No doubt the home supporters among you have been wondering how the Brits got on.
There were two gardens from British designers at the Gardening World Cup, by Jo Thompson and Richard Miers, both quite different interpretations of the peace theme.
Actually it’s slightly cheating including Jo in the British contingent as she was representing Italy (James Basson, too, is a candidate for the Brit team, being an Englishman who lives in France). She comes from Italian stock, so she’s allowed to defect temporarily, but she’s on our side really.
Anyway, Jo won a silver medal (equalling her medal from last year’s show) for her stone-arched garden, taking its inspiration directly from what happened at Nagasaki almost 70 years ago.
Richard, making his first show garden here (now that’s a baptism of fire if ever there was one) was awarded bronze for his very English garden that simply embodied the everyday peace we all feel when we kick back and relax of an evening in a beautiful garden.
I thought I’d shut up for once and let them talk about it in their own words.
“The garden is a direct response to a visit last year that we made to the Nagasaki Peace Museum… It really sunk home quite how important this message [of peace] is.
“What stayed with me were the images of these atomic shadows, which are the remnants of people who were essentially vapourised by the bomb. The people have disappeared but their shadows still remain on the concrete walls: you’ve got somebody sitting waiting for a bus, a ladder with a man up it going about his daily business – and all of that is just spine-tinglingly awful and it does make your blood run cold.
“Then next to these shadows were some wooden window shutters which had survived, and onto them there had been imprinted the shadow of the acer leaves on the tree that had stood in front of them, and it was beautiful, the most intricate pattern.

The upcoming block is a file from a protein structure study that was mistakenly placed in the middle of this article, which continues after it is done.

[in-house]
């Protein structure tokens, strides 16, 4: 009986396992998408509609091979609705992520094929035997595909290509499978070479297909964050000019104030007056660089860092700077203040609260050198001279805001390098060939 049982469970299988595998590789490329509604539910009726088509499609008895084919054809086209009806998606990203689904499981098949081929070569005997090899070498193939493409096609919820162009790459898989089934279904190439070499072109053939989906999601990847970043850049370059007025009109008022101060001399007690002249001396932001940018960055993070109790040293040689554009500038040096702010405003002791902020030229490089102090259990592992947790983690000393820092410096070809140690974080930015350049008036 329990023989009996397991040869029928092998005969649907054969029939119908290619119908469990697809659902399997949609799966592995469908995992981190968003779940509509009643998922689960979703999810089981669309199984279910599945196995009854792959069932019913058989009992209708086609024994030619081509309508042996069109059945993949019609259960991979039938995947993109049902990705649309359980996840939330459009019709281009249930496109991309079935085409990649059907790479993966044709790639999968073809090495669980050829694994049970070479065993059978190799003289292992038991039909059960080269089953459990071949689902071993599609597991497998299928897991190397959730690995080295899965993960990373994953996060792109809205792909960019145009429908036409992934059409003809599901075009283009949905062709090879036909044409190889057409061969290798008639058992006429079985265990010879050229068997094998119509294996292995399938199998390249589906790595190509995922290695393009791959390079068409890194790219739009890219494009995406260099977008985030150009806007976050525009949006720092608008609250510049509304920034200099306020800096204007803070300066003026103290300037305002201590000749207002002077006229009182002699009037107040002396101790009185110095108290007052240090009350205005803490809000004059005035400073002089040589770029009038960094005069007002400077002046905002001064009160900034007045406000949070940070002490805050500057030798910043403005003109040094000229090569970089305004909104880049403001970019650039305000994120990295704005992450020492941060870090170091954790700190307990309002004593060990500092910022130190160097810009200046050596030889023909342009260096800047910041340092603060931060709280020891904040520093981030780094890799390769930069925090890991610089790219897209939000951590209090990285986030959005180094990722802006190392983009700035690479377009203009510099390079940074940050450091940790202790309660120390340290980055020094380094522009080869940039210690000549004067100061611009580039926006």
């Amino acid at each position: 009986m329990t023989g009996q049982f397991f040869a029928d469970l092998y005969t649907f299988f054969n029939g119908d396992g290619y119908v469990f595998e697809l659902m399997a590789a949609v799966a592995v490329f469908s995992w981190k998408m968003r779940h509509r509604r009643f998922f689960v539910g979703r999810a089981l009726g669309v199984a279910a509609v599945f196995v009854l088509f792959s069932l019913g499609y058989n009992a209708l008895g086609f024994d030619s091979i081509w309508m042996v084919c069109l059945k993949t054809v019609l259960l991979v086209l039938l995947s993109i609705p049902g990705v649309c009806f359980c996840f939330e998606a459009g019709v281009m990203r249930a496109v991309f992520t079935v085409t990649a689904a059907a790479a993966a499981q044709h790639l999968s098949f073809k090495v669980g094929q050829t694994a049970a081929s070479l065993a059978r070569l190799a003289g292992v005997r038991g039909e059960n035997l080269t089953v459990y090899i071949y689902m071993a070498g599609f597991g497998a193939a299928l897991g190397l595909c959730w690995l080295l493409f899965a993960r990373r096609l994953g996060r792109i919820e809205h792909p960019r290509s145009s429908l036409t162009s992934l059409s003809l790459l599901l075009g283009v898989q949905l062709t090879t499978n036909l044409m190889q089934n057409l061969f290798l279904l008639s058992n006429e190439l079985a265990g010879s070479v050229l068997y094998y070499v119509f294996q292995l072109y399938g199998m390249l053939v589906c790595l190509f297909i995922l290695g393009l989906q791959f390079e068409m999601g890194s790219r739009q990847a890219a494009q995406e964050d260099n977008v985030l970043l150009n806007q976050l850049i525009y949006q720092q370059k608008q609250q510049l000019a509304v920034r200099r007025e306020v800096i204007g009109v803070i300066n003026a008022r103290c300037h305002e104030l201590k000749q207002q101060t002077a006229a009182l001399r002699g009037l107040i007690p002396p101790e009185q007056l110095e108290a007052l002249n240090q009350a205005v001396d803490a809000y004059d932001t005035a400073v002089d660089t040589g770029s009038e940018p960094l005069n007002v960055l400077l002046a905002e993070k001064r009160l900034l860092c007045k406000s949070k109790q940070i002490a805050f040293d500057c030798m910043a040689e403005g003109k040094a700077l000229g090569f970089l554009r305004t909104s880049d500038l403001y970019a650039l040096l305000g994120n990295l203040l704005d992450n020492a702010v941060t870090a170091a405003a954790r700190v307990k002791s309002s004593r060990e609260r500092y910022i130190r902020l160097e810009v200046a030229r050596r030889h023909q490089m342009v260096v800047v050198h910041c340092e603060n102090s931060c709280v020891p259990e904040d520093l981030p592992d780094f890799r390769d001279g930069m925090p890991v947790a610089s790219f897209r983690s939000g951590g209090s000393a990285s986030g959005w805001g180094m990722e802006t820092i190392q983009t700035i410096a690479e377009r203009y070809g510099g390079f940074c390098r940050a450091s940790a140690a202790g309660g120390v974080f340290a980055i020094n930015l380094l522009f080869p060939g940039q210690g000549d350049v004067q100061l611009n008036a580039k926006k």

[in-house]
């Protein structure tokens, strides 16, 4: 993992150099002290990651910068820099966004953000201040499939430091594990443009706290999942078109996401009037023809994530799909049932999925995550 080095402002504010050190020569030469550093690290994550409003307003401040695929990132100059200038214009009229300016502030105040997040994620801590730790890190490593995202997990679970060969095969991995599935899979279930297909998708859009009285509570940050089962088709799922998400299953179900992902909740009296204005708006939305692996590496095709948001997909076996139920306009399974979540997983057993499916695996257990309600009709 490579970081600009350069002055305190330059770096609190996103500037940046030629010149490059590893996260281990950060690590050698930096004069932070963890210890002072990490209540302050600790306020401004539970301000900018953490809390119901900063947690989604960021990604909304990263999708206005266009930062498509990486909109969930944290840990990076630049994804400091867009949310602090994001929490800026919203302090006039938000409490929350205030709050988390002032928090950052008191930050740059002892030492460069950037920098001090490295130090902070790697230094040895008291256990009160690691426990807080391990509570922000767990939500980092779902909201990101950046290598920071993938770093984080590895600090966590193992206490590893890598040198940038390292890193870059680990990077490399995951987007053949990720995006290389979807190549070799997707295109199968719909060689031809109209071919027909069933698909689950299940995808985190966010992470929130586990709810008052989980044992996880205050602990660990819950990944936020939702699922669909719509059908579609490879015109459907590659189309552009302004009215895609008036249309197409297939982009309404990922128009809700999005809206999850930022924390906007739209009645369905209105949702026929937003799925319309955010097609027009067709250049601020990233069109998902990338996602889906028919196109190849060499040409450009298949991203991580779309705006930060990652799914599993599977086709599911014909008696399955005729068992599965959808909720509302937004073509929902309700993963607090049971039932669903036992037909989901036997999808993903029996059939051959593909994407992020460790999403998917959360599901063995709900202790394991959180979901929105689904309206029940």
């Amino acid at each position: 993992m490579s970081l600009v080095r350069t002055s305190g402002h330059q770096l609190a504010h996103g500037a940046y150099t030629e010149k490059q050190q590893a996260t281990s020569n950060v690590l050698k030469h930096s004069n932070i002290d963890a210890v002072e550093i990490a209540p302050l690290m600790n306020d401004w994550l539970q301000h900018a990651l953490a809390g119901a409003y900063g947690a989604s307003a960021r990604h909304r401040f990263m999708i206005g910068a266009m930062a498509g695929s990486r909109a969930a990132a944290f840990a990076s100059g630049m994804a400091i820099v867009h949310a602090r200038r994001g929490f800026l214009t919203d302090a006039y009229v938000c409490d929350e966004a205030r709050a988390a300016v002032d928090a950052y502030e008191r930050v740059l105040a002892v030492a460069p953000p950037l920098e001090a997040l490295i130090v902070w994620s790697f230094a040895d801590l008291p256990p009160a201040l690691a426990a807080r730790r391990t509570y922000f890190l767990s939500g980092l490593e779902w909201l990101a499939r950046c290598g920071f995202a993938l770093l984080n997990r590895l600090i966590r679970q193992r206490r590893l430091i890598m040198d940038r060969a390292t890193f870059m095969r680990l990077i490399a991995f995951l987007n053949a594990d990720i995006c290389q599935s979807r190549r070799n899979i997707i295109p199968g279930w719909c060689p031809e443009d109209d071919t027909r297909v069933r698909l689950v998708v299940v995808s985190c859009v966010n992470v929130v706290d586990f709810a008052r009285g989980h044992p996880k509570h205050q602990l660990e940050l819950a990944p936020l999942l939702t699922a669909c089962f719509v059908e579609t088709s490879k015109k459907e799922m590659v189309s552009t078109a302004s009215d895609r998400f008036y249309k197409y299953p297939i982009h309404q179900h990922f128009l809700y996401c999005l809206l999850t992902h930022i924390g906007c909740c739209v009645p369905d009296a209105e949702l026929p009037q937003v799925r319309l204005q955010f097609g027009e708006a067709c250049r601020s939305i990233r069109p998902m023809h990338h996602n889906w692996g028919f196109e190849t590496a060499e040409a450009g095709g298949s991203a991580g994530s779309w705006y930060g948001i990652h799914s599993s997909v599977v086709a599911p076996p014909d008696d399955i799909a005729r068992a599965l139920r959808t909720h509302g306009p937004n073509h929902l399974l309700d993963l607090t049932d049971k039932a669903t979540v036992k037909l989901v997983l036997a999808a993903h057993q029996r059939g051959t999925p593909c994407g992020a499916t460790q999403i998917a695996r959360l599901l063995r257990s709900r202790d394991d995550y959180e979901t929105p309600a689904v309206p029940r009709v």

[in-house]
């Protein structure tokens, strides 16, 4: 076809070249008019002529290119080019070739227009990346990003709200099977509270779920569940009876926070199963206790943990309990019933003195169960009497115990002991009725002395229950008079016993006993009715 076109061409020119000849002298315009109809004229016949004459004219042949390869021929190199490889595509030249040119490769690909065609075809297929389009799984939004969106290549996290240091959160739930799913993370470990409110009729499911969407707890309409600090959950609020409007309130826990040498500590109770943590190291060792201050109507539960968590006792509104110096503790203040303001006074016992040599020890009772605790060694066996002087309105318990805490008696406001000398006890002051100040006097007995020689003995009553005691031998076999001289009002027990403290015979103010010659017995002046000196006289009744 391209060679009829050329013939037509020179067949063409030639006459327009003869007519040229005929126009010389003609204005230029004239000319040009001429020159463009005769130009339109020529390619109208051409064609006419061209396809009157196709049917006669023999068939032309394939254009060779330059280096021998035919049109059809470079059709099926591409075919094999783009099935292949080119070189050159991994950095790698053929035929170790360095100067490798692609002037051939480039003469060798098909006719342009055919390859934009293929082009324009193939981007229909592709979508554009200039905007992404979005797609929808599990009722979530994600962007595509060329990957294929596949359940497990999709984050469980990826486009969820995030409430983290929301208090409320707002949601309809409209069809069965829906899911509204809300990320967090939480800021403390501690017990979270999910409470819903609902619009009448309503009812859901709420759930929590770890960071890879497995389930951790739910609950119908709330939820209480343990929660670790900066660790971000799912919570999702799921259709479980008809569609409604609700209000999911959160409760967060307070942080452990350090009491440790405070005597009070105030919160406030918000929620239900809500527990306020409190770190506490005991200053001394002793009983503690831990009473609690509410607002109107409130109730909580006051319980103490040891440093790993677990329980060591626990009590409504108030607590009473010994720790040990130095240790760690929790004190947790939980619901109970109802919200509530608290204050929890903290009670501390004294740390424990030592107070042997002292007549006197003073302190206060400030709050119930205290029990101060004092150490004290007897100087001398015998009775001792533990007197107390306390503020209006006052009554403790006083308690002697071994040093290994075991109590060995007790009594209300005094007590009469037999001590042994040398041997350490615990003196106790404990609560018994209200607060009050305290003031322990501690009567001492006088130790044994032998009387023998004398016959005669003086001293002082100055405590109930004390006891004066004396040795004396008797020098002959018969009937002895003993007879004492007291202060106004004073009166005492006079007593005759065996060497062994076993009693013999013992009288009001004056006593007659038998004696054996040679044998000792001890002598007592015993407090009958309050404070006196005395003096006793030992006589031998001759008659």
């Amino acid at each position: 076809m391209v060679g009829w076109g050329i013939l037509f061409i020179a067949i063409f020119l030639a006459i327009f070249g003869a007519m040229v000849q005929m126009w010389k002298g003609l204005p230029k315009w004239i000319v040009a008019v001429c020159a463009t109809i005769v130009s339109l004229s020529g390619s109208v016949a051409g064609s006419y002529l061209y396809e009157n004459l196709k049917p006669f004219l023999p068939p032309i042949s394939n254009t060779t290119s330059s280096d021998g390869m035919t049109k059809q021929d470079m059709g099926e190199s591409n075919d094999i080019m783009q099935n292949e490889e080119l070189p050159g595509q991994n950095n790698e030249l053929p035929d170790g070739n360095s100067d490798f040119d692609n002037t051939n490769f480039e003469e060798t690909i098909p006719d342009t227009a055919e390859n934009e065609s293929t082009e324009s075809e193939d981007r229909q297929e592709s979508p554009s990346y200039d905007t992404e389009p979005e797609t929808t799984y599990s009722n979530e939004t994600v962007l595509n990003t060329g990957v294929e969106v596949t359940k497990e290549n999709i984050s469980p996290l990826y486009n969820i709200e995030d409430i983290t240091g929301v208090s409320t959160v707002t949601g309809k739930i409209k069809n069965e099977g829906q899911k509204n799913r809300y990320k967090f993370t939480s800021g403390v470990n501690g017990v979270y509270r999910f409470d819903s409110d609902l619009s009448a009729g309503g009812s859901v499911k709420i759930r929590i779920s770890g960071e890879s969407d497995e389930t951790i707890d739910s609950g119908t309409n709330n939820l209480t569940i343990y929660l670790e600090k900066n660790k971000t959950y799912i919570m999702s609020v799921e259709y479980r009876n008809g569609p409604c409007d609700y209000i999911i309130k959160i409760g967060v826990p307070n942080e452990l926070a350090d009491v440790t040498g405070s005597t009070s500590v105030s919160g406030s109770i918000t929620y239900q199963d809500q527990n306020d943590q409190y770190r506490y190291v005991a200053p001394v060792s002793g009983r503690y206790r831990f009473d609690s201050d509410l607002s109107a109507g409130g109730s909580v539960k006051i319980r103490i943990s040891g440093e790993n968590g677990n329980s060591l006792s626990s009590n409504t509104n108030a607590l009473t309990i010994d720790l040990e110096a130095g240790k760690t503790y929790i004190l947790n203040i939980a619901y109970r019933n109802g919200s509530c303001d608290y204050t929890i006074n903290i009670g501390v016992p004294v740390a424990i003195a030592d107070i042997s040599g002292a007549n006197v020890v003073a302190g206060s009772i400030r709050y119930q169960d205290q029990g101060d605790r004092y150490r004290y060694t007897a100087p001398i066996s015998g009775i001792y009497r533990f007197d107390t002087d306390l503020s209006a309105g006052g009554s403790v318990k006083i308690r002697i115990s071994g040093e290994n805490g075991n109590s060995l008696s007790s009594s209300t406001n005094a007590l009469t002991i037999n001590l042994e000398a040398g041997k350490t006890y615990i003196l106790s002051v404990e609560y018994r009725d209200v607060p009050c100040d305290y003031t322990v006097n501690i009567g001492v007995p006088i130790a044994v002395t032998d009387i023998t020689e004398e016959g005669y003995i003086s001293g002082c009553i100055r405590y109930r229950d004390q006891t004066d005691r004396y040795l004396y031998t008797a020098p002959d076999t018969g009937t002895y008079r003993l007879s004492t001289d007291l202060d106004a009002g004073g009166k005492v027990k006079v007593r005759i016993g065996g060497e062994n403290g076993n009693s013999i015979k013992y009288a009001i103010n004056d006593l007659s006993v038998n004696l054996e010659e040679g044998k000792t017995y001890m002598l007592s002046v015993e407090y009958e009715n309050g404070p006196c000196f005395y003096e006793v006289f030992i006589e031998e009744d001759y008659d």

“And I found myself standing in front of it thinking, well this is beautiful but in fact it’s come from something so ugly. And I wanted to use that.
“So that was the first idea – and then as we walked out of the museum we were met by a host of butterflies. It was extraordinary – we came out from this place of gloom and were just met by them flying around, their fragility contrasting with the sadness of the place we’d just been.
“So I’ve designed a space that has rendered walls for shadows, it’s a very plain, simple floor surface for shadows; it has arches in it to frame shadows, and plants that attract butterflies.”
“It’s a garden to entertain in: to get people to sit down and have a meal and discuss and talk, aiming for peace and tranquillity.
“The theme of the whole show was gardens for peace – my interpretation was peace within oneself, which you get being out of doors in a nice garden with wildlife all around you, the sound of the running rill – it all just helps you bring peace to yourself.
“The Japanese love asymmetry, and Europeans tend to like symmetry, and I wanted to show them what an English town garden could look like.
“I wanted to bring elements of water, I wanted to bring in the sun, represented in Emily Young’s sculpture, and show them how an English herbaceous border would be put together but using Japanese flowers.
“It’s getting the rhythm around the garden, having the space to breathe between the flowers which I thought was important.”
Diana of Elephants Eye said:
shadows and butterflies. That stays with me.
The Constant Gardener said:
Hi Diana. Nagasaki will probably always have the shadow of the bomb hanging over it: the heartening thing is that people are reacting to it by making a powerful commitment to peace. Shadows and butterflies indeed.
Arabella Sock said:
I wasn't sure I wanted to visit Nagasaki in case it was horribly depressing. If we go back to Japan I think we will make it part of our tour – the commitment to peace sounds inspiring.